the guardian Tue 01 May 2012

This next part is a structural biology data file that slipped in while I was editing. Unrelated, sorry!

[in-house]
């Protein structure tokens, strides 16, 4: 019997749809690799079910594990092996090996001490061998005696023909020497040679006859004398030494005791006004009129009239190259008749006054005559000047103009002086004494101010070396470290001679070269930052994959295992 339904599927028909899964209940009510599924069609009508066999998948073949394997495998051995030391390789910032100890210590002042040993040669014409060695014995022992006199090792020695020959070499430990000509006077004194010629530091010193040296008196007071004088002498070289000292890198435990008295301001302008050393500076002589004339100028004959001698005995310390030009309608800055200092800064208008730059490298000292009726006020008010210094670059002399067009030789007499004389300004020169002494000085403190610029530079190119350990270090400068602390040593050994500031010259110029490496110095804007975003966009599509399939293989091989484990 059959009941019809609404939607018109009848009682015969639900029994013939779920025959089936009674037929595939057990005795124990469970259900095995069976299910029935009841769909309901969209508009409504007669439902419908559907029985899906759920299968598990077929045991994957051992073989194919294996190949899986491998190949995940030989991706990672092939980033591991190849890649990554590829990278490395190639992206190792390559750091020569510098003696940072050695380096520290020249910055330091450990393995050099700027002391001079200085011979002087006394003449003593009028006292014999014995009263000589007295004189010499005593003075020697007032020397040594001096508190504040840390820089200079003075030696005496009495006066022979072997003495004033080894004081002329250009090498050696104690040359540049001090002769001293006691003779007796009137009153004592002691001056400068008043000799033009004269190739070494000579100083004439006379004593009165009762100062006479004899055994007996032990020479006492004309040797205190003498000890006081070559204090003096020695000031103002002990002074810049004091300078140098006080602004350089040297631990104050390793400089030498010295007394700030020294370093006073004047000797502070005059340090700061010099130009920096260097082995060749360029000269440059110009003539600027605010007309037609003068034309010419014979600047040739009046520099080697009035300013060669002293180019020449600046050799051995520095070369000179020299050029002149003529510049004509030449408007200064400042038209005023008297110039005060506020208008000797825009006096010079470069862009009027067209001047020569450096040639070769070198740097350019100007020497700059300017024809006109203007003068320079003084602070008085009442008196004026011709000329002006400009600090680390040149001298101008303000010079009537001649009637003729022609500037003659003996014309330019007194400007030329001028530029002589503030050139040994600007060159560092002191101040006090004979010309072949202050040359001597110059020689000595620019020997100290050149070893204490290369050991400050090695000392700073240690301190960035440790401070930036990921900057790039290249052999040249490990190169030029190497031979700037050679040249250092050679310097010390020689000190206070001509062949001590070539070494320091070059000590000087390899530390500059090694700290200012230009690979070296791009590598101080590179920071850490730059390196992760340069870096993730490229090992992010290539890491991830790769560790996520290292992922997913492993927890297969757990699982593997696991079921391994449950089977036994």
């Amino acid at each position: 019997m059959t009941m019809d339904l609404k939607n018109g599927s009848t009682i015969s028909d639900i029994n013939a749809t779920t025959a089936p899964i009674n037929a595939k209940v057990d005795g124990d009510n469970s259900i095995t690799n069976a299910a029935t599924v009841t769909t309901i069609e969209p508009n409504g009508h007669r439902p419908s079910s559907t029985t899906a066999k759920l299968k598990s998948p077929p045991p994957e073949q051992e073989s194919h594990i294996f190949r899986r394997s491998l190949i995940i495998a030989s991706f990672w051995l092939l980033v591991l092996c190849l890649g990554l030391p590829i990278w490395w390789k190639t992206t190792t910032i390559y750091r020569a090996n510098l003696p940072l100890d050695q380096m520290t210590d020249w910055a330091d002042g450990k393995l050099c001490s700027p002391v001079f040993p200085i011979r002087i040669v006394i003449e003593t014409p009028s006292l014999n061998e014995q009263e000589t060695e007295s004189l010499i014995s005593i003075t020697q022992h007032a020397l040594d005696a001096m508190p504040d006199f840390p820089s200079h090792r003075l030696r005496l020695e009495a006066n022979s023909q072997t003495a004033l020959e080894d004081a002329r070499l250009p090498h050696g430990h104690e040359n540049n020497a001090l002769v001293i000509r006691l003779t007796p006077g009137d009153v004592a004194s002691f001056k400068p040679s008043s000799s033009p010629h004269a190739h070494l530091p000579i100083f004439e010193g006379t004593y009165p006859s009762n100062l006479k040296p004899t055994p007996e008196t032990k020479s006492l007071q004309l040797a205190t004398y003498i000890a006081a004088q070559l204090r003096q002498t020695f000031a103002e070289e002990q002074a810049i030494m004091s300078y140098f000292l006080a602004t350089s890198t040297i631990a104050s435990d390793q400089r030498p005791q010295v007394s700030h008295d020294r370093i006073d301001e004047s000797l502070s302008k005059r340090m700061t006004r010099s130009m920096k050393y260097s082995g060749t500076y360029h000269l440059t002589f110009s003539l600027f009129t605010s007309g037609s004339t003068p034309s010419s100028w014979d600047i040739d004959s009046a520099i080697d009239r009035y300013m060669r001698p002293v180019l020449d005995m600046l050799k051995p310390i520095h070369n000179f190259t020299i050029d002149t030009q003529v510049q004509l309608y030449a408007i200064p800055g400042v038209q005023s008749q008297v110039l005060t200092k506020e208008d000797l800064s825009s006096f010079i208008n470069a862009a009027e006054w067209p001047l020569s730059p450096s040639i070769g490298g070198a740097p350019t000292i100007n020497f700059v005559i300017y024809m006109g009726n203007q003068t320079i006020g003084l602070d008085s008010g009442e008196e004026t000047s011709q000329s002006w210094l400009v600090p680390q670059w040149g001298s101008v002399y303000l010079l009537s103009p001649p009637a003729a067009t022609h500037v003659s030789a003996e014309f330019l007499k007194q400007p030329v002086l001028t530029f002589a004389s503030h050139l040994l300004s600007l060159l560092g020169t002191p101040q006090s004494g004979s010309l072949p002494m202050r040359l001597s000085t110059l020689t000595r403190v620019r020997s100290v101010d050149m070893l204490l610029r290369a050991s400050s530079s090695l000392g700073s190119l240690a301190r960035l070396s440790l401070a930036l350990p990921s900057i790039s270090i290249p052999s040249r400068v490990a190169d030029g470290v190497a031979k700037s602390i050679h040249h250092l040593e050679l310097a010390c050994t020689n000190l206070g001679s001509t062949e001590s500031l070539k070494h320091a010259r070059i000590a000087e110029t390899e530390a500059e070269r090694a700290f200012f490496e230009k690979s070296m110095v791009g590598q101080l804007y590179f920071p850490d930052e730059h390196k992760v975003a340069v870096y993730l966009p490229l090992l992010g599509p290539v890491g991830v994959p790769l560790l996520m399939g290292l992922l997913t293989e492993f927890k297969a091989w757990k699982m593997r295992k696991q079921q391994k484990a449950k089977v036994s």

Kyung-Sook Shin's tale of an elderly woman who goes missing on the Seoul underground has hit a nerve, winning the Man Asian literary prize and selling more than 2m copies in South Korea. It certainly taps the universal tendency to take one's mother for granted, as the children of the missing woman decide to distribute a recent photograph, then discover that none of them possesses one. There are sightings of a disoriented figure in blue plastic sandals eating out of restaurant dustbins, yet she slips out of the narrative as obliquely as she absents herself from family portraits. A variety of different voices come into play, including that of a black-bellied plover who seems to represent the family's ancestral voice; and leads you to suspect that mother's disappearance is really a metaphor for the greater erosion of spiritual values: "When people started to hold ancestral rites in time-share vacation homes, they worried whether the spirits would be able to find them, but now people just say 'Ancestors, I'll be back' and go to the airport."